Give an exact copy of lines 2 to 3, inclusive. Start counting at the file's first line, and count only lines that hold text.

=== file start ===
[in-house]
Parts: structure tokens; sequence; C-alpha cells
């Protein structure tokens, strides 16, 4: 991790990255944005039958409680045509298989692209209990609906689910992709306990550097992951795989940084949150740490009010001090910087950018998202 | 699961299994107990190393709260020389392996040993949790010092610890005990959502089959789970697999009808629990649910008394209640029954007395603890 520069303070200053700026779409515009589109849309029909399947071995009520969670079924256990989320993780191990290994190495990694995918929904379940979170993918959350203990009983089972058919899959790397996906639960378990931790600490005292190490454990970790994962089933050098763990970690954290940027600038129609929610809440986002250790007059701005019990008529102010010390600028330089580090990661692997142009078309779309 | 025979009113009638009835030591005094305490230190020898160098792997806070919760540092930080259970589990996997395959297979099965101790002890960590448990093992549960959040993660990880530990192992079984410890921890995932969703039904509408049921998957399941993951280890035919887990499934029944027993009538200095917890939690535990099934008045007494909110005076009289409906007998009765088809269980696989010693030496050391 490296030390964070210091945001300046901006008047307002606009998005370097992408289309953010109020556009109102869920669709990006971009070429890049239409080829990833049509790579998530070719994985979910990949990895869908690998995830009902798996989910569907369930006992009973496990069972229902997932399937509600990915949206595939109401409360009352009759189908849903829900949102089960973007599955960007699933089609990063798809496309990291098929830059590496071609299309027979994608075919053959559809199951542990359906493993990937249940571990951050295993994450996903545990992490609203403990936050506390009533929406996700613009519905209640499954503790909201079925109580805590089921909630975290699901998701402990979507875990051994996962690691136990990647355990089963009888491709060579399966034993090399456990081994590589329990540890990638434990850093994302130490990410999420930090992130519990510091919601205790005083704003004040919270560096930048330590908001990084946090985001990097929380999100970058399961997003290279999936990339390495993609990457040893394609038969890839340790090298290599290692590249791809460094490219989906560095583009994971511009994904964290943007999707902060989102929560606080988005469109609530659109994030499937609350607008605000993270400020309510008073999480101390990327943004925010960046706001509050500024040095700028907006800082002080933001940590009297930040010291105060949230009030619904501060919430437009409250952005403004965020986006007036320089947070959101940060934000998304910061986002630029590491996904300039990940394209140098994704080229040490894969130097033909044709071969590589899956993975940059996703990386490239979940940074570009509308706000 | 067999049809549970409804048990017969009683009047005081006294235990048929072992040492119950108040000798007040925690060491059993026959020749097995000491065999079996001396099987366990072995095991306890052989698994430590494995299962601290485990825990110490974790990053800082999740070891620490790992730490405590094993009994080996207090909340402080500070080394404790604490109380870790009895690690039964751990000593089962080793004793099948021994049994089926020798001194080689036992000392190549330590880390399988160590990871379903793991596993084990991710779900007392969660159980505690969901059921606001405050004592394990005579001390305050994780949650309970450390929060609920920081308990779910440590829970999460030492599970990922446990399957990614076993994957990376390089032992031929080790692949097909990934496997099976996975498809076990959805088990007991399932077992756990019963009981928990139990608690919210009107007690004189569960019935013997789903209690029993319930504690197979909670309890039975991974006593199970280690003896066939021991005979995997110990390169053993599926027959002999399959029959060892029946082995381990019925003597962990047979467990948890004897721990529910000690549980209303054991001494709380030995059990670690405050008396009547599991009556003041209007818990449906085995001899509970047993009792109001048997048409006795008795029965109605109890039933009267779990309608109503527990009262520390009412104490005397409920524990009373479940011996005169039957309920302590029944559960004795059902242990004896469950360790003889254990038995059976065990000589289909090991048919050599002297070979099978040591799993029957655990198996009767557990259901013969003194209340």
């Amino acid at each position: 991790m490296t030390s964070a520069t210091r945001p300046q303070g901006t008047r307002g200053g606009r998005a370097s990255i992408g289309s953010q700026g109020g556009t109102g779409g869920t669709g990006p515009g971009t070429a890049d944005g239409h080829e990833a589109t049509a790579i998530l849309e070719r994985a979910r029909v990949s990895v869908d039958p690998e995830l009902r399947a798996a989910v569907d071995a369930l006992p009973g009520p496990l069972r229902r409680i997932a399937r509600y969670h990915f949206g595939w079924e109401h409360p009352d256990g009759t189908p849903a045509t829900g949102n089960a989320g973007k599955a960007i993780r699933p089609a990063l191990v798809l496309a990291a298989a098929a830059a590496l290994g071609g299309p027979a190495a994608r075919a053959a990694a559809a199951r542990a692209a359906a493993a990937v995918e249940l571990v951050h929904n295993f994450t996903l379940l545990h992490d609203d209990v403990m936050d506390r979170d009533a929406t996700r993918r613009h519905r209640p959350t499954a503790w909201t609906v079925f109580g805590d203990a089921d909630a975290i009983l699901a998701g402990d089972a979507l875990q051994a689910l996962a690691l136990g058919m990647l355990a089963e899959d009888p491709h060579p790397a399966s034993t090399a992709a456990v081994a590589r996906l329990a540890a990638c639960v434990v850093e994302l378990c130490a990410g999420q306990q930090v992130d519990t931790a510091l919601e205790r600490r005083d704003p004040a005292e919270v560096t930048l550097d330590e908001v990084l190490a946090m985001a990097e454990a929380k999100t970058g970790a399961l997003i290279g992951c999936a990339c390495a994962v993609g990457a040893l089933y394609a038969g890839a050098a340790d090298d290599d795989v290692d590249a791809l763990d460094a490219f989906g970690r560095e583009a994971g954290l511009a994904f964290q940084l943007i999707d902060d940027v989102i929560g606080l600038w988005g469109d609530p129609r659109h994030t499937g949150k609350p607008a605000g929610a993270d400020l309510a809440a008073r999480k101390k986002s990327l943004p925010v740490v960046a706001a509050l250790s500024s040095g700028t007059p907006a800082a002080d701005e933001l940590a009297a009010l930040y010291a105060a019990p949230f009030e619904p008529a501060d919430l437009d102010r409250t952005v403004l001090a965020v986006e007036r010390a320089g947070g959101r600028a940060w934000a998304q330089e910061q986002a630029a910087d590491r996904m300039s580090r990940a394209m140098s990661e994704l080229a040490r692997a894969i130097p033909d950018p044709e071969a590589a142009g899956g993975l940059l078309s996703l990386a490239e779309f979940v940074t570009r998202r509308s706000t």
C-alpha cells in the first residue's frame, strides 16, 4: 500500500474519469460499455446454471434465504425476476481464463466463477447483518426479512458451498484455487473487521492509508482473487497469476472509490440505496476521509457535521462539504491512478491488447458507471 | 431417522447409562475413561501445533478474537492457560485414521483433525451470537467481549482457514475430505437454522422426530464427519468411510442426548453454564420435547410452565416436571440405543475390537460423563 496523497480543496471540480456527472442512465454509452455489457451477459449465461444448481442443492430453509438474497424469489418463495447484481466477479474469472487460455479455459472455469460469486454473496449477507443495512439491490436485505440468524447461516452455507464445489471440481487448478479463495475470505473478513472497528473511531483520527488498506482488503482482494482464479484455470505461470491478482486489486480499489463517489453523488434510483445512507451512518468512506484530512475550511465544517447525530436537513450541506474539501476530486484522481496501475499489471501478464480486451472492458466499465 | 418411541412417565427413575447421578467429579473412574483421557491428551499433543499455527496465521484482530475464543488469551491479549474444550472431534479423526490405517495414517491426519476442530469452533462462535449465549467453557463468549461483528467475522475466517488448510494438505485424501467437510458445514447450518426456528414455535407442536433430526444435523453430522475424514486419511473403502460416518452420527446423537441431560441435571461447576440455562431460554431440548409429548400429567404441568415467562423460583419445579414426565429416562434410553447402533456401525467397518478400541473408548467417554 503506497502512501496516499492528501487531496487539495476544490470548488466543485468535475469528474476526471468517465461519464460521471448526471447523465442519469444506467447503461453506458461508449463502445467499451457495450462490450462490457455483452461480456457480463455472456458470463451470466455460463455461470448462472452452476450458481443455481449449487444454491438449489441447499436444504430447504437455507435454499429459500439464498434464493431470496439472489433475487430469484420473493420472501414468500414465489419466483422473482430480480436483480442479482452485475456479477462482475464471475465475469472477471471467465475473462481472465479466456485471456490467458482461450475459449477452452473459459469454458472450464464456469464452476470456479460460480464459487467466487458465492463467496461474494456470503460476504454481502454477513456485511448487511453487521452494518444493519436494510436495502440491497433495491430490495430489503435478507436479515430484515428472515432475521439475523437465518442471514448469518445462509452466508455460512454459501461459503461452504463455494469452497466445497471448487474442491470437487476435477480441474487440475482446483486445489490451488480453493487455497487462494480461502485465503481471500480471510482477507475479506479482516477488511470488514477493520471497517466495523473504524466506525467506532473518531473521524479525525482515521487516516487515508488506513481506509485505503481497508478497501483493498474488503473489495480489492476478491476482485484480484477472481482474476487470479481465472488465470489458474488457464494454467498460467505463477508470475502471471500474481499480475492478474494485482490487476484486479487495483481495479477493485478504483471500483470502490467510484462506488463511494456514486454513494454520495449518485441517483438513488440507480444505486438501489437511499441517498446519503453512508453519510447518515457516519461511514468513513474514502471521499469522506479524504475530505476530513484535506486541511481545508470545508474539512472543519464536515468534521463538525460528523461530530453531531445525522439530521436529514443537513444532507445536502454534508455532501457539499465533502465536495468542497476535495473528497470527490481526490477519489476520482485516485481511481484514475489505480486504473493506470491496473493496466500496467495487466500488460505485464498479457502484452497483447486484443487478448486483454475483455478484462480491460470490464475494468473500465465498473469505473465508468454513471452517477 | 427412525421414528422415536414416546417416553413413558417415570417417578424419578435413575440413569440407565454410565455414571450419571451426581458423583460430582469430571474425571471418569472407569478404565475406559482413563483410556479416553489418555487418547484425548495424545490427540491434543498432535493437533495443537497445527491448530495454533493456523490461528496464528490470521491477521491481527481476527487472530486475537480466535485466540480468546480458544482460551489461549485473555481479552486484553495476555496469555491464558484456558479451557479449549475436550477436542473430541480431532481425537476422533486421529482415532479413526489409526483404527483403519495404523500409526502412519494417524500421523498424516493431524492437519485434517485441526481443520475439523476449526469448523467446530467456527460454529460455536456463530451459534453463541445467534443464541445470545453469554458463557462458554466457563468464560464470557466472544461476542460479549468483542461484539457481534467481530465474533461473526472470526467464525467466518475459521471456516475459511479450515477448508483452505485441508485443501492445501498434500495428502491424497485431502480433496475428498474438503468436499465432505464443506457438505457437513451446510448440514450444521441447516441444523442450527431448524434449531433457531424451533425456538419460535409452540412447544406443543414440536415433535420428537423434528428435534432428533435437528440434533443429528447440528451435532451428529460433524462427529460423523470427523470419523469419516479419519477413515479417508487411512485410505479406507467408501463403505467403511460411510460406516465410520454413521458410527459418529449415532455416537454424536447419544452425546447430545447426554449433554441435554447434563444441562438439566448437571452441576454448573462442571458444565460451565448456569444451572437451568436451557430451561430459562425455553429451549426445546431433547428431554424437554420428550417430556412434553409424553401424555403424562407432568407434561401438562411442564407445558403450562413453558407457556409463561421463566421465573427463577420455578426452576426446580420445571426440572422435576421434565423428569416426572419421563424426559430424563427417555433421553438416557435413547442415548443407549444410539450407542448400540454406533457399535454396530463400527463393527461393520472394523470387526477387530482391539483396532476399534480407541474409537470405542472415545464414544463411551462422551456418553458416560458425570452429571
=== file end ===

Parts: structure tokens; sequence; C-alpha cells
């Protein structure tokens, strides 16, 4: 991790990255944005039958409680045509298989692209209990609906689910992709306990550097992951795989940084949150740490009010001090910087950018998202 | 699961299994107990190393709260020389392996040993949790010092610890005990959502089959789970697999009808629990649910008394209640029954007395603890 520069303070200053700026779409515009589109849309029909399947071995009520969670079924256990989320993780191990290994190495990694995918929904379940979170993918959350203990009983089972058919899959790397996906639960378990931790600490005292190490454990970790994962089933050098763990970690954290940027600038129609929610809440986002250790007059701005019990008529102010010390600028330089580090990661692997142009078309779309 | 025979009113009638009835030591005094305490230190020898160098792997806070919760540092930080259970589990996997395959297979099965101790002890960590448990093992549960959040993660990880530990192992079984410890921890995932969703039904509408049921998957399941993951280890035919887990499934029944027993009538200095917890939690535990099934008045007494909110005076009289409906007998009765088809269980696989010693030496050391 490296030390964070210091945001300046901006008047307002606009998005370097992408289309953010109020556009109102869920669709990006971009070429890049239409080829990833049509790579998530070719994985979910990949990895869908690998995830009902798996989910569907369930006992009973496990069972229902997932399937509600990915949206595939109401409360009352009759189908849903829900949102089960973007599955960007699933089609990063798809496309990291098929830059590496071609299309027979994608075919053959559809199951542990359906493993990937249940571990951050295993994450996903545990992490609203403990936050506390009533929406996700613009519905209640499954503790909201079925109580805590089921909630975290699901998701402990979507875990051994996962690691136990990647355990089963009888491709060579399966034993090399456990081994590589329990540890990638434990850093994302130490990410999420930090992130519990510091919601205790005083704003004040919270560096930048330590908001990084946090985001990097929380999100970058399961997003290279999936990339390495993609990457040893394609038969890839340790090298290599290692590249791809460094490219989906560095583009994971511009994904964290943007999707902060989102929560606080988005469109609530659109994030499937609350607008605000993270400020309510008073999480101390990327943004925010960046706001509050500024040095700028907006800082002080933001940590009297930040010291105060949230009030619904501060919430437009409250952005403004965020986006007036320089947070959101940060934000998304910061986002630029590491996904300039990940394209140098994704080229040490894969130097033909044709071969590589899956993975940059996703990386490239979940940074570009509308706000 | 067999049809549970409804048990017969009683009047005081006294235990048929072992040492119950108040000798007040925690060491059993026959020749097995000491065999079996001396099987366990072995095991306890052989698994430590494995299962601290485990825990110490974790990053800082999740070891620490790992730490405590094993009994080996207090909340402080500070080394404790604490109380870790009895690690039964751990000593089962080793004793099948021994049994089926020798001194080689036992000392190549330590880390399988160590990871379903793991596993084990991710779900007392969660159980505690969901059921606001405050004592394990005579001390305050994780949650309970450390929060609920920081308990779910440590829970999460030492599970990922446990399957990614076993994957990376390089032992031929080790692949097909990934496997099976996975498809076990959805088990007991399932077992756990019963009981928990139990608690919210009107007690004189569960019935013997789903209690029993319930504690197979909670309890039975991974006593199970280690003896066939021991005979995997110990390169053993599926027959002999399959029959060892029946082995381990019925003597962990047979467990948890004897721990529910000690549980209303054991001494709380030995059990670690405050008396009547599991009556003041209007818990449906085995001899509970047993009792109001048997048409006795008795029965109605109890039933009267779990309608109503527990009262520390009412104490005397409920524990009373479940011996005169039957309920302590029944559960004795059902242990004896469950360790003889254990038995059976065990000589289909090991048919050599002297070979099978040591799993029957655990198996009767557990259901013969003194209340």